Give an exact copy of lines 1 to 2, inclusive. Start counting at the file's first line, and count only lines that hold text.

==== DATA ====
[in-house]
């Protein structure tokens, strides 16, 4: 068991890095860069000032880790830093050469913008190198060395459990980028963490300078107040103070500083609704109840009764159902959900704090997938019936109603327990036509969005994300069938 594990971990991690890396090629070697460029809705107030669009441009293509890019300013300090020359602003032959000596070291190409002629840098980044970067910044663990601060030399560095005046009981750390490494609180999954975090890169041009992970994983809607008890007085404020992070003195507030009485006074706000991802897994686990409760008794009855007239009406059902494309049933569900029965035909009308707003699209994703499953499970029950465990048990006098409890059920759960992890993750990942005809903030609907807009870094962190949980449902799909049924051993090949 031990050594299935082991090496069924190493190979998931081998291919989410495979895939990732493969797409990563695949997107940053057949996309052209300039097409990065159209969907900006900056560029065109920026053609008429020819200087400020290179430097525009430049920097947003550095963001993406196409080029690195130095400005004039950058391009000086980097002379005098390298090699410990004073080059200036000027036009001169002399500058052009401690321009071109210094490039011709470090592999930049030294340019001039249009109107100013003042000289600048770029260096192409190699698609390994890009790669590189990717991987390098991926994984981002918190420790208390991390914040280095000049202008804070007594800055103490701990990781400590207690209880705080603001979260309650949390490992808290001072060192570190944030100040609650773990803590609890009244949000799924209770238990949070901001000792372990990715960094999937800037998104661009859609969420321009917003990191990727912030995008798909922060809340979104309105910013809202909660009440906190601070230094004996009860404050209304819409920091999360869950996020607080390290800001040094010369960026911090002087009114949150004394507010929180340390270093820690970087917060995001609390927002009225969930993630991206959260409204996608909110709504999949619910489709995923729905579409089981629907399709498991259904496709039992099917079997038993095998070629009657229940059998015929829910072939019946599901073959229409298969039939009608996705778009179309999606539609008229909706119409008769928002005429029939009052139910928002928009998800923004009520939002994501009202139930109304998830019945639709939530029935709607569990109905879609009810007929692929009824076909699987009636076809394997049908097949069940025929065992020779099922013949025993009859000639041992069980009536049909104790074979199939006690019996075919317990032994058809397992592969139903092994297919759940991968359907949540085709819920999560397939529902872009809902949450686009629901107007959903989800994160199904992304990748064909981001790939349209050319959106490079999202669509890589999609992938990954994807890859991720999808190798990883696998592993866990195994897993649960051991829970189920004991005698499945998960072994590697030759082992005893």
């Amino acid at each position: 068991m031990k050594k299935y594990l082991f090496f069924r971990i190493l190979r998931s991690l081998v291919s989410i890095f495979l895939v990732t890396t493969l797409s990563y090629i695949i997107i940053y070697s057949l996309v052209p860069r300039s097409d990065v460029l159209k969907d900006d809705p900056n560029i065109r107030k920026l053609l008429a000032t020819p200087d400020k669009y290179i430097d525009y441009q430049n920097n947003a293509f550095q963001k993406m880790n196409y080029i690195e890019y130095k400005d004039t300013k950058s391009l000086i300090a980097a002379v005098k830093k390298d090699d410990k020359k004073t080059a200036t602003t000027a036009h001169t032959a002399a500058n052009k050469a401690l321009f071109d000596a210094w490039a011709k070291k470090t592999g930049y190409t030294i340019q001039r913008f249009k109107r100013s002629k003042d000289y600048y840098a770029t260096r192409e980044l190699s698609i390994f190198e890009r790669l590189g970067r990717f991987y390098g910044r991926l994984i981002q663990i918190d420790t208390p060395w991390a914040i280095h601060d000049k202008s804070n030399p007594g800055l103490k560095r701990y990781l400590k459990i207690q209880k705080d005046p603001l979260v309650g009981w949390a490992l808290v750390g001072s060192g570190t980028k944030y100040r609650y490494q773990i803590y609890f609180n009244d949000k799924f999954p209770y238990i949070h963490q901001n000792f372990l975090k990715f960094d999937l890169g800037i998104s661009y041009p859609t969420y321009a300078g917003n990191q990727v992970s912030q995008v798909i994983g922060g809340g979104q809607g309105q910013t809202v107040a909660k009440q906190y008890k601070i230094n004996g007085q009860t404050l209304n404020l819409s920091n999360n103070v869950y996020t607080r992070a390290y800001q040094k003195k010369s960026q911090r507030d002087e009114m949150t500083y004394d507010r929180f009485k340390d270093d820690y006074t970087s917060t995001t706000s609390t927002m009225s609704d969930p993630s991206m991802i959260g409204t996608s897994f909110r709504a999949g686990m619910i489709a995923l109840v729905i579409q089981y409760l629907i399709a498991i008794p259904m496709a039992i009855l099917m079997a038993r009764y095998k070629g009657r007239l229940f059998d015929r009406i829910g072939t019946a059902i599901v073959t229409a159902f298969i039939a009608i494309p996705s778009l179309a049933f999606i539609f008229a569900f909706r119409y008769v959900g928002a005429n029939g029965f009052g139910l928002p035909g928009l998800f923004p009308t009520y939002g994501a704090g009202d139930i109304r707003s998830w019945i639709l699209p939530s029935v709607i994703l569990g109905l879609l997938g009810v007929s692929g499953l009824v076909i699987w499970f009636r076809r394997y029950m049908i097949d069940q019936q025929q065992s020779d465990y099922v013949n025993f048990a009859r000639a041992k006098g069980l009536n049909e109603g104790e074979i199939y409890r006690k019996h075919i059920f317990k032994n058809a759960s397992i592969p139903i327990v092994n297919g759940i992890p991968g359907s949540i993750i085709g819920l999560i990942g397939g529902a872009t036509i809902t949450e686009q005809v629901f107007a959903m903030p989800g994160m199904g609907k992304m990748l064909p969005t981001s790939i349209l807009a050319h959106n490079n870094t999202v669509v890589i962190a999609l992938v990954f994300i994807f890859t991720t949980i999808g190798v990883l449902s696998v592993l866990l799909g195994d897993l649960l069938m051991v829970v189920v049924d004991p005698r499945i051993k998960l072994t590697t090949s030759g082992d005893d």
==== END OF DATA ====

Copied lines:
[in-house]
């Protein structure tokens, strides 16, 4: 068991890095860069000032880790830093050469913008190198060395459990980028963490300078107040103070500083609704109840009764159902959900704090997938019936109603327990036509969005994300069938 594990971990991690890396090629070697460029809705107030669009441009293509890019300013300090020359602003032959000596070291190409002629840098980044970067910044663990601060030399560095005046009981750390490494609180999954975090890169041009992970994983809607008890007085404020992070003195507030009485006074706000991802897994686990409760008794009855007239009406059902494309049933569900029965035909009308707003699209994703499953499970029950465990048990006098409890059920759960992890993750990942005809903030609907807009870094962190949980449902799909049924051993090949 031990050594299935082991090496069924190493190979998931081998291919989410495979895939990732493969797409990563695949997107940053057949996309052209300039097409990065159209969907900006900056560029065109920026053609008429020819200087400020290179430097525009430049920097947003550095963001993406196409080029690195130095400005004039950058391009000086980097002379005098390298090699410990004073080059200036000027036009001169002399500058052009401690321009071109210094490039011709470090592999930049030294340019001039249009109107100013003042000289600048770029260096192409190699698609390994890009790669590189990717991987390098991926994984981002918190420790208390991390914040280095000049202008804070007594800055103490701990990781400590207690209880705080603001979260309650949390490992808290001072060192570190944030100040609650773990803590609890009244949000799924209770238990949070901001000792372990990715960094999937800037998104661009859609969420321009917003990191990727912030995008798909922060809340979104309105910013809202909660009440906190601070230094004996009860404050209304819409920091999360869950996020607080390290800001040094010369960026911090002087009114949150004394507010929180340390270093820690970087917060995001609390927002009225969930993630991206959260409204996608909110709504999949619910489709995923729905579409089981629907399709498991259904496709039992099917079997038993095998070629009657229940059998015929829910072939019946599901073959229409298969039939009608996705778009179309999606539609008229909706119409008769928002005429029939009052139910928002928009998800923004009520939002994501009202139930109304998830019945639709939530029935709607569990109905879609009810007929692929009824076909699987009636076809394997049908097949069940025929065992020779099922013949025993009859000639041992069980009536049909104790074979199939006690019996075919317990032994058809397992592969139903092994297919759940991968359907949540085709819920999560397939529902872009809902949450686009629901107007959903989800994160199904992304990748064909981001790939349209050319959106490079999202669509890589999609992938990954994807890859991720999808190798990883696998592993866990195994897993649960051991829970189920004991005698499945998960072994590697030759082992005893």